First off, life is a gift it, and we chose to make it so or not. Obviously action sports pros are really living life to the fullest. There is, however, something in many action sports participants and culture that rewards “cheating death” and “close calls.” I do see some action sports pros who savor an outstanding athletic performance and view close calls as a mistake to be learned from, not celebrated. I think when someone’s thrill of pulling off a low-probability performance is their primary motivation, as opposed to athletic excellence, the sport is pushed into what I would call a stunt.

While I find stunt performances entertaining in some manner, and even though it may require athletic talent, it isn’t sport, we have a word for that….it’s a stunt. To me when you attempt an athletic feat that is well beyond your experience and proven performance level, and the consequences of failure are high (debilitating injury or death), then you have entered the world of stunts.

Where it gets tricky these days is that equipment is better, and to be honest, athletes are better. The evolution has gone on since action sports began. Athletes are better prepared and have the benefit of the experience of all those who came before them in honing their skills. It is also human nature to have more confidence in something you want to try if you know of someone who did something similar. I think this is why we see so many action sports athletes pushing the “line” further and further out. Each generation of action sports athletes builds on the previous.

The situation that many of even the best prepared and intentioned action sports pros run into is essentially physics and statistics, rather than a lack of talent. The “line” has been pushed so far in these sports that people are running into the limitations of physics. How high can a person cliff jump on skis, really? How fast can the mind respond when the physical situation requires nano-second response time? There are physical limitations no matter one’s strength or talent. In these times, I see many action sports pros pushing up against those laws of physics. Which brings me to the statistical element.

Sage Cattabriga-Alosa blasts through the trees during the filming of Almost Ablaze.

Most action sports performances require a great deal of precision. Unfortunately, most of them are done with a series of variables that conflicts with this. Jumping a gap on skis is dependent on snow speed (wax), the athlete’s take-off, his performance of the stunt in the air, and cross or headwinds no matter how slight, and his landing. Each of these elements generates a degree of uncertainty. Because of all these variables and changing conditions, and the fact that the performance has to be near perfect for proper execution; the more you do a hard trick, the higher the probability something will go wrong. Just the fact that action sports athletes do these things over and over is probably the biggest statistical factor that makes a high consequence event more likely.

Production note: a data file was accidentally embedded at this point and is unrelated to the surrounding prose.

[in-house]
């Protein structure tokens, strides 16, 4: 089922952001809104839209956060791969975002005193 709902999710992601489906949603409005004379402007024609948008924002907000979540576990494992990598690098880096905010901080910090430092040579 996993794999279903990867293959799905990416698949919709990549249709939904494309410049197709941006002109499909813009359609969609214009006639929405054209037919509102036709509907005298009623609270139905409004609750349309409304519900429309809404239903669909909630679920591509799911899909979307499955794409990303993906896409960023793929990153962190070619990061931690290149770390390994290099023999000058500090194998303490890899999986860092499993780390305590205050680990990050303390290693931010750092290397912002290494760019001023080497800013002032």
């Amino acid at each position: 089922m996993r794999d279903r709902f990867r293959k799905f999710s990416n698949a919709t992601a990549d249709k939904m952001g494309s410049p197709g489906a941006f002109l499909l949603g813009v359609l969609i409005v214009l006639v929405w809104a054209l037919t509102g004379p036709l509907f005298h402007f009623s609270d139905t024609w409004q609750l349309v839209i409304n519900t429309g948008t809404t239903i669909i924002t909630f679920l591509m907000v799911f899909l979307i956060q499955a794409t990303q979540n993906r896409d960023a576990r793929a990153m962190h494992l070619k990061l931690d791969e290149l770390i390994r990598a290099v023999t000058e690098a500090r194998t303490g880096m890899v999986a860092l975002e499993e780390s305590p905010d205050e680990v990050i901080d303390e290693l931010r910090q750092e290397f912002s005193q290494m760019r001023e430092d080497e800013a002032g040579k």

So are these deaths ok? It is not a simple question. Having watched many of my friends die, on a personal level, I have to say no. Life was stripped from these people never to return. That is not a good thing. Should something to be done to stop the trend? Yes, but not rules. We need to educate ourselves in the action sports community as to the true risks involved and make informed decisions. Taking risk is part of the human experience, but I hate to see people throw their loves away.

If you are an action sports pro, treat it like a profession. That means analyzing the probabilities for mishap weighed against the consequences of failure. In most cases this doesn’t limit the athlete but rather empowers them by giving them the confidence everything has been done to limit the risk to their personal level of acceptance.

If you are an action sports pro, treat it like a profession. That means analyzing the probabilities for mishap weighed against the consequences of failure. In most cases this doesn’t limit the athlete but rather empowers them by giving them the confidence everything has been done to limit the risk to their personal level of acceptance. If you, as a pro, can’t sit down and evaluate these factors prior to performing a high risk activity, then you aren’t really a pro.

So by my reckoning, I applaud the athletic achievement of athletes I know treat their sport and environment with respect and prepare well for their sport. I am less than impressed with those who just ‘send it’ and hope it all works out.

-Sarge 1957

We'd like to thank the thoughtful members of our audience willing to share their differing and honest perspectives on a very difficult subject. If you have your own to share, we'd invite you to do so in the comments below. Thanks.